Spinal Cord Stimulators are heavily pushed by pain management doctors and neurologists for chronic pain. I have spoken with several physicians off the record about the implantation and use of the Spinal Cord Stimulators.  During these conversations, I’ve been told that some doctors utilize them more than others because they can make more money, and it is easier than doing multiple blocks and going down the long treatment road with a chronic pain patient. Again, it comes down to reimbursement, unfortunately, and a push by Durable Medical Equipment (DME) companies.  The general cost for a Spinal Cord Stimulator, unit, surgery, etc., can be close to $100,000 (sometimes more) depending on the manufacturer, area, hospital, and other variables.

What about Calmare Therapy? The Calmare device uses a biophysical rather than a biochemical approach. A ‘no-pain’ message is transmitted to the nerves via disposable surface electrodes applied to the skin in the region of the patient’s pain. The perception of pain is cancelled when the no-pain message replaces that of pain, by using the same pathway through the surface electrodes in a non-invasive way. Maximum benefit is achieved through follow-up treatments. The patient may be able to go for extended periods of time between subsequent treatments while experiencing significant pain control and relief.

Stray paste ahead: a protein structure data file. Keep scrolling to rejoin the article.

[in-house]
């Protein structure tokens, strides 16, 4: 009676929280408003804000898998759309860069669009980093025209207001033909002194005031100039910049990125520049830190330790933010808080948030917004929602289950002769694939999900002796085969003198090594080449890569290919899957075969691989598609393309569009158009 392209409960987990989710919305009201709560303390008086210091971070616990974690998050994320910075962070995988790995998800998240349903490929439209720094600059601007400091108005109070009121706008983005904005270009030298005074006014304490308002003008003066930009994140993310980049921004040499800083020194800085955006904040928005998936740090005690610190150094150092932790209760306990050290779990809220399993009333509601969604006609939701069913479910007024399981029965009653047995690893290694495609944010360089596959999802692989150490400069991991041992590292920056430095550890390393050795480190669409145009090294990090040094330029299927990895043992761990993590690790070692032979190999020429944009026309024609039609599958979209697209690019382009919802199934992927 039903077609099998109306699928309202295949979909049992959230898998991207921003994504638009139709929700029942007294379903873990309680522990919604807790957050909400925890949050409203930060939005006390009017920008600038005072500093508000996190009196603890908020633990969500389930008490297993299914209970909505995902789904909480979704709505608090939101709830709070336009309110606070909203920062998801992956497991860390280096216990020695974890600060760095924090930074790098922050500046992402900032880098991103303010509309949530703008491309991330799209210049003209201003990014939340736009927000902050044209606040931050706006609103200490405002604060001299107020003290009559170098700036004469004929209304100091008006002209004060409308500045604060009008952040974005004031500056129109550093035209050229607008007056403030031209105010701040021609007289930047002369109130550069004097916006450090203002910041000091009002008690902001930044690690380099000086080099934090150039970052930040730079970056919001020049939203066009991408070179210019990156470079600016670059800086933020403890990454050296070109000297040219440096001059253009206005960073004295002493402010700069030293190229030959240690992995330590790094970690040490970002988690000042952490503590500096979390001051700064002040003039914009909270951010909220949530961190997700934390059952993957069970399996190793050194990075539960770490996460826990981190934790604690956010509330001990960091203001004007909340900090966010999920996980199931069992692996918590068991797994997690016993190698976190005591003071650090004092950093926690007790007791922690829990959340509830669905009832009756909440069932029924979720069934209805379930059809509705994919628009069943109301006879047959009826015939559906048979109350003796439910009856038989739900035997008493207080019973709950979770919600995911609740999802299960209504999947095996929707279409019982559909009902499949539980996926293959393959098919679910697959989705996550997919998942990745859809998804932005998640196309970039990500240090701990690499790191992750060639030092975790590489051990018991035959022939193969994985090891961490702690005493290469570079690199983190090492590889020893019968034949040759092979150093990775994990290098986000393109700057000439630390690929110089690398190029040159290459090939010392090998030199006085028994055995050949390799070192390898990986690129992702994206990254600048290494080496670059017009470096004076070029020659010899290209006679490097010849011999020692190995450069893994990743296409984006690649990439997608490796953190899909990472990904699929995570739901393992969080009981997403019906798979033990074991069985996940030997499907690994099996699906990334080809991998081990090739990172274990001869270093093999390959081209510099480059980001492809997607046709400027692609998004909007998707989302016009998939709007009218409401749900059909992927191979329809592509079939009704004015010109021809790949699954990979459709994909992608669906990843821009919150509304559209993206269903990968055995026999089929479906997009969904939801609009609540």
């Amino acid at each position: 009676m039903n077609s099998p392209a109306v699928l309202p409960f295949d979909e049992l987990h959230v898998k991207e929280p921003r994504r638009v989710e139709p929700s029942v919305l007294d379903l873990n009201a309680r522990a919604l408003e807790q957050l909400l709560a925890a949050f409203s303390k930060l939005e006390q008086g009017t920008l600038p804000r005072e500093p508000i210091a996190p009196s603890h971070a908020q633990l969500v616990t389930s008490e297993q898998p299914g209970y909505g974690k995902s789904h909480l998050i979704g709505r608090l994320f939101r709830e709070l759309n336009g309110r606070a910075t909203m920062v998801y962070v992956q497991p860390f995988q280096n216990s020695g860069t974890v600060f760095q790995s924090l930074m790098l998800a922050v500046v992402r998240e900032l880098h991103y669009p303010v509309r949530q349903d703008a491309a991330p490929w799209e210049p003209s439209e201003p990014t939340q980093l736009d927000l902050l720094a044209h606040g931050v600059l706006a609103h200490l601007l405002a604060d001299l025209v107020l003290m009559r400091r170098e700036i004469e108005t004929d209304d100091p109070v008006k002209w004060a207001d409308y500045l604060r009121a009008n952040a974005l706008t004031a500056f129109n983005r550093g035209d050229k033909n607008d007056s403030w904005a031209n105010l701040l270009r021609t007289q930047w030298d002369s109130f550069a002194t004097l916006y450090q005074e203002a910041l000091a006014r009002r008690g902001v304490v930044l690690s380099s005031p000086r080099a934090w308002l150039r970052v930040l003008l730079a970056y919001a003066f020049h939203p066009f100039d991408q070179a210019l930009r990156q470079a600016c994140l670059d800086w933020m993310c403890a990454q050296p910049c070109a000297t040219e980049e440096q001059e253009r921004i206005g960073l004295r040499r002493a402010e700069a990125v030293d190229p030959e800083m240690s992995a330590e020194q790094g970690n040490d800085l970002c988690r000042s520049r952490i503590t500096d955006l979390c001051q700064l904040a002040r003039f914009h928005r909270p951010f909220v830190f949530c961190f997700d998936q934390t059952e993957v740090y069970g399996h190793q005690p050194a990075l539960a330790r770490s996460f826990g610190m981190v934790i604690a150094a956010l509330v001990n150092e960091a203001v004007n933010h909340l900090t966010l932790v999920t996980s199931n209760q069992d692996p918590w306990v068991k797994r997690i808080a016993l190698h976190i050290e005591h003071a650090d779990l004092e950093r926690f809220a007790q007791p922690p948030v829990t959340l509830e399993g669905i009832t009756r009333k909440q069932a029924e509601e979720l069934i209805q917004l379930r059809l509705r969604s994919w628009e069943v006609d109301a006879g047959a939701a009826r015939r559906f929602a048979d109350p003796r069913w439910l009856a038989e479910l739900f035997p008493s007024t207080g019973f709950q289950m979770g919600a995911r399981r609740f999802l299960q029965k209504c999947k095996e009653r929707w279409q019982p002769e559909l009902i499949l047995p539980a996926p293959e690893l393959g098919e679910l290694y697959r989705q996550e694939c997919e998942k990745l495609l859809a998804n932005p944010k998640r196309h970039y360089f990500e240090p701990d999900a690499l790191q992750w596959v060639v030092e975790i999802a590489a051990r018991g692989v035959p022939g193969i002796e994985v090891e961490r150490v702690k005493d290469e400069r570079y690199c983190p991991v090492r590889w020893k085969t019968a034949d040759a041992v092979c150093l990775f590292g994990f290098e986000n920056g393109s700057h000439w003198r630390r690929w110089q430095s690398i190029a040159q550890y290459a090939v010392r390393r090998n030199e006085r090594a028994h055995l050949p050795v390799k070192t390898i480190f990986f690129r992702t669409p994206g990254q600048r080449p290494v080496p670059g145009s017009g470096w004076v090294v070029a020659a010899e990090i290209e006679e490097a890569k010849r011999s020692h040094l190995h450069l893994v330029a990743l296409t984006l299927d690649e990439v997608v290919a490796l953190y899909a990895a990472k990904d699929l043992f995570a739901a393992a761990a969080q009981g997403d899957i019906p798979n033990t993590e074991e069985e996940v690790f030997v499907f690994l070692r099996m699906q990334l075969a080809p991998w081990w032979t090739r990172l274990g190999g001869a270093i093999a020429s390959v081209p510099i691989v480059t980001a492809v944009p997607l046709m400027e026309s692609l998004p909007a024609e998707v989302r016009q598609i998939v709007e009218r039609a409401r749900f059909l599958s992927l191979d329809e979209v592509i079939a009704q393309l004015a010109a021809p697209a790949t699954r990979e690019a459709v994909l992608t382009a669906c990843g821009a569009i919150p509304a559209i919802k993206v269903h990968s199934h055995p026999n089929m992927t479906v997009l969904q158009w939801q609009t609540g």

This particular treatment option has been around for several years. Calmare tried for quite some time to get name recognition and focused primarily on social media, word of mouth, etc. Insurance companies have refused to reimburse for their treatments even though they have been found to be effective.  Why?  One reason could be that they are not tied into the large DME companies and conglomerates.  It is an interesting way of looking at it. Calmare did get a helping hand on June 30, 2014 when a Judge in New York ruled in favor of Calmare, instructing Allstate Insurance Company to reimburse for personal injury claims that involved the use of Calmare Therapy. Calmare also got some great publicity from the daytime TV show ‘Doctors’ when they spoke about a ‘brand new treatment option for chronic pain and CRPS’ on an episode in the month of June, 2014.  Then later in 2014 when the Mayo Clinic finally did research on Calmare for Chemotherapy Induced Neuropathic Pain, and found this treatment to be effective.  Keep in mind their therapy has been around for several years, but because a New York University decided to utilize it, it is now considered new.  Generally the cost for this treatment is around $2,500 for 10 treatments.   Patients typically start with 10 treatments and then will have to do follow-up treatments to stay pain free if they have CRPS/RSD.